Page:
Adams Town Administrator Tony Mazzucco, left, and Cheshire Selectman Robert Ciskowski, right, flank ACRSD Superintendent Robert Putnam. Both Mazzucco and Ciskowski have been vocal during the elementary school closure debate.

Adams Cheshire Regional School District Superintendent Robert Putnam led a collection of Adams and Cheshire officials on a tour of the district’s three school buildings, highlighting the conditions of each and discussing repercussions of grade reconfigurations.

Tours of all three schools come after the Edward J. Collins, Jr. Center for Public Management made recommendations, on Feb. 8, to save the district money and lasso its problems en masse. The Collins Center made eight “space use alternatives,” a few of which suggested closing either C.T. Plunkett Elementary School – in Adams – or closing Cheshire Elementary School and consolidating the left over grades.

Putnam’s tour began at CES, with members of each town’s Board of Selectmen and finance committee present. Members of the ACRSD School Committee attended, as well.

The idea of closing CES has not been taken easily by the Cheshire selectmen. “What a blow that would be to Cheshire,” Cheshire Selectman Robert Ciskowski said Feb. 14. “I would be devastated.”

Putnam, alongside Principal Peter Bachli, led the group through the “original” section of the building, which is currently lacking handicap accessibility because of a broken stair lift. The lift would cost $65,000 to replace, according to Putnam, and allows access to two floors. “I’ve been waiting to act on this,” he said.

The average classroom size in the original section, Putnam said, was approximately 700 square feet. The lower level of the original building houses the art room and, with grade reconfiguration, Putnam said, would be a good spot for a music program.

A flight of stairs below the art floor sits the gym – there is no handicap access to the gym, Putnam said. Next year, though, two CES students require handicap accessibility, as they use a wheelchair. If the ACRSD follows reconfiguration recommendations presented by the Collins Center, handicap accessible gym classes would either be held in the cafeteria or art basement.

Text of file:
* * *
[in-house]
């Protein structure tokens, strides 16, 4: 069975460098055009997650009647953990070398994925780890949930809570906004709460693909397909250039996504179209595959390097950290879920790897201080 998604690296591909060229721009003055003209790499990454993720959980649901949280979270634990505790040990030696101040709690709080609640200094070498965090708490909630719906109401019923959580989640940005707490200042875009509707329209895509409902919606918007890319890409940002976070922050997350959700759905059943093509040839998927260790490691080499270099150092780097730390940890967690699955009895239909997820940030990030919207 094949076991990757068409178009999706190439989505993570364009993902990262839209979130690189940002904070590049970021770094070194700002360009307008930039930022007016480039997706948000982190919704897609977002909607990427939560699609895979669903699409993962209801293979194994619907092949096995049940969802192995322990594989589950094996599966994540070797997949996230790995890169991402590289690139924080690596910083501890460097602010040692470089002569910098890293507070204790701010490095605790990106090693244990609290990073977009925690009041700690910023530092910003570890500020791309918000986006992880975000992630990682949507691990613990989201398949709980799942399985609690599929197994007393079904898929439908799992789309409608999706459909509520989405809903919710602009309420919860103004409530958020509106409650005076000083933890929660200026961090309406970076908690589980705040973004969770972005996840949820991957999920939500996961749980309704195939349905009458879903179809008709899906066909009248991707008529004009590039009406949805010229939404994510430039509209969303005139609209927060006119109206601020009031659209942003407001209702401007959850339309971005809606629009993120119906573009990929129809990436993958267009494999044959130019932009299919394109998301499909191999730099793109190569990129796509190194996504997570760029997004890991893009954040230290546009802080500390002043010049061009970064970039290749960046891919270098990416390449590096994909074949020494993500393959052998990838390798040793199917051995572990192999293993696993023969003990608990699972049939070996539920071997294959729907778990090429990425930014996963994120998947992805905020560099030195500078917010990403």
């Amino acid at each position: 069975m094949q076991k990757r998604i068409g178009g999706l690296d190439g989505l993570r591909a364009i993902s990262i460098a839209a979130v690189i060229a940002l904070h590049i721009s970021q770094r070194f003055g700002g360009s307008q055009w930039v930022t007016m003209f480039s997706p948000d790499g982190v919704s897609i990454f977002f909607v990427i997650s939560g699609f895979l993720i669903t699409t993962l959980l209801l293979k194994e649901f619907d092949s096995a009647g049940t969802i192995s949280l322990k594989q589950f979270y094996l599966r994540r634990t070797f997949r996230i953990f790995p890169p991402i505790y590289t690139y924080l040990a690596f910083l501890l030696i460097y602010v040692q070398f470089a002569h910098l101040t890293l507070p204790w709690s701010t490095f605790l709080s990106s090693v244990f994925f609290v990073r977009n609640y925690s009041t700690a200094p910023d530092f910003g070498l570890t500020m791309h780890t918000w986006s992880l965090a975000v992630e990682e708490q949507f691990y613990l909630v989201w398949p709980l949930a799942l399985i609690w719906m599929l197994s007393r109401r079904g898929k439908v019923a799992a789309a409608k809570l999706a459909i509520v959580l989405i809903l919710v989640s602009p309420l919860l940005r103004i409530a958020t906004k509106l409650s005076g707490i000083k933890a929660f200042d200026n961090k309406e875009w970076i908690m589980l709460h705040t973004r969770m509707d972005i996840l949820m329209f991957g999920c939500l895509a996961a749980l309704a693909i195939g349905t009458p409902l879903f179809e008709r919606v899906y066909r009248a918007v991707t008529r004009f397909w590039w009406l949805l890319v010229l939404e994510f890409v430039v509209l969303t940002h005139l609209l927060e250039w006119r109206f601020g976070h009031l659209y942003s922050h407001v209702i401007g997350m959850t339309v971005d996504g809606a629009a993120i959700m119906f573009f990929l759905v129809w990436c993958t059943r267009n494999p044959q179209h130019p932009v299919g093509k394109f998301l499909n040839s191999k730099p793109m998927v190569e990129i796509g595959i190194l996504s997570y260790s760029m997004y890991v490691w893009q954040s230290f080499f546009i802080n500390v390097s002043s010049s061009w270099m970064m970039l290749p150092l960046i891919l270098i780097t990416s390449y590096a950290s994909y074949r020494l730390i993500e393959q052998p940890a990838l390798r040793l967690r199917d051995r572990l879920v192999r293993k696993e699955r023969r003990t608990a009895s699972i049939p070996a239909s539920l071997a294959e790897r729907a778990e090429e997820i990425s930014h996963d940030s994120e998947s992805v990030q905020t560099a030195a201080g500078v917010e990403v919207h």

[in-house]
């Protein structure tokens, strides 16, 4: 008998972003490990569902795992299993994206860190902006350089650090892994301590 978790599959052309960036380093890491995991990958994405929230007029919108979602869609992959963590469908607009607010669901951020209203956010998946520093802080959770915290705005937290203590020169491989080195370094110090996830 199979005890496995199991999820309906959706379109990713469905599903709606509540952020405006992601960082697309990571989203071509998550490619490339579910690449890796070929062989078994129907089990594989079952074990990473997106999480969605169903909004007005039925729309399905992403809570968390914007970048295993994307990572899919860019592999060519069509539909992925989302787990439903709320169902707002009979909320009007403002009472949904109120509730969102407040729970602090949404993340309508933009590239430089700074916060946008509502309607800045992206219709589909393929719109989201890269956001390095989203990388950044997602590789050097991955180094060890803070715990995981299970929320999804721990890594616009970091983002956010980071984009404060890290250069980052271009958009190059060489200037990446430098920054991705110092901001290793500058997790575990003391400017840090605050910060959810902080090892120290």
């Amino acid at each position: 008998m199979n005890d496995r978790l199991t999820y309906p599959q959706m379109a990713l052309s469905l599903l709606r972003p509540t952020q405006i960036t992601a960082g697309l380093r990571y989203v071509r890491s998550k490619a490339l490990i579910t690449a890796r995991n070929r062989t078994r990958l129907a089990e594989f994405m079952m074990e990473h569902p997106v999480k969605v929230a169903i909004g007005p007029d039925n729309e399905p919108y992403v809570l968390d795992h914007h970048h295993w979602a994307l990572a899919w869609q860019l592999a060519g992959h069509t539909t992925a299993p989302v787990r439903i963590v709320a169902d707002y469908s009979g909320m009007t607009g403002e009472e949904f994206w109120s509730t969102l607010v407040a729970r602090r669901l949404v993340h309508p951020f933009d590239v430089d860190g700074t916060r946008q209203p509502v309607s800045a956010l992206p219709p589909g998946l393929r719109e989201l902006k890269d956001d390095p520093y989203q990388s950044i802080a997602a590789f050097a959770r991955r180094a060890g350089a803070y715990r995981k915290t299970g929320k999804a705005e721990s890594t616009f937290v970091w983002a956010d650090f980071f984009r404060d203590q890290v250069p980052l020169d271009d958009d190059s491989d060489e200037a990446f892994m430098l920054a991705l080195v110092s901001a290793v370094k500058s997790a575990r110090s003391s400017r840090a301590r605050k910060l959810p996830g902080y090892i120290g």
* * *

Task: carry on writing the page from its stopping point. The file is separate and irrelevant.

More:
Back on the ground floor, Putnam discussed the auditorium. Certain reconfigurations, he said, would force the school’s library to be moved to the auditorium stage.

The cafeteria at CES “easily handles all lunches,” Putnam said. Currently, there are 243 students at the elementary school. At its peak, in 1994, Putnam said, the cafeteria handled 377 students.

In the section of CES built in 1961, the average classroom size is 900 square feet. The roof in the “new” section was redone in the 90’s, according to Putnam, and is in much better condition than the other wing’s “troublesome” two roofs – leaks can be seen throughout certain sections of the building.

The tour then moved to CTPES, which was renovated in 1992 and 1994. The principal joined Putnam in leading the group.

Adams Town Administrator Tony Mazzucco and Adams Board of Selectmen Chairman Jeffrey Snoonian recently – and publicly –defended keeping the school open, explaining that closing CTPES would be detrimental to the town. Their statements came approximately a week before the Collins Center made their final report.

The tour of CTPES explored all three floors of classrooms. The average classroom is anywhere from 900 to 1,000 square feet, according to Principal Michelle Colvin. All the kindergarten classrooms, Colvin said, are “essentially the same size,” as well.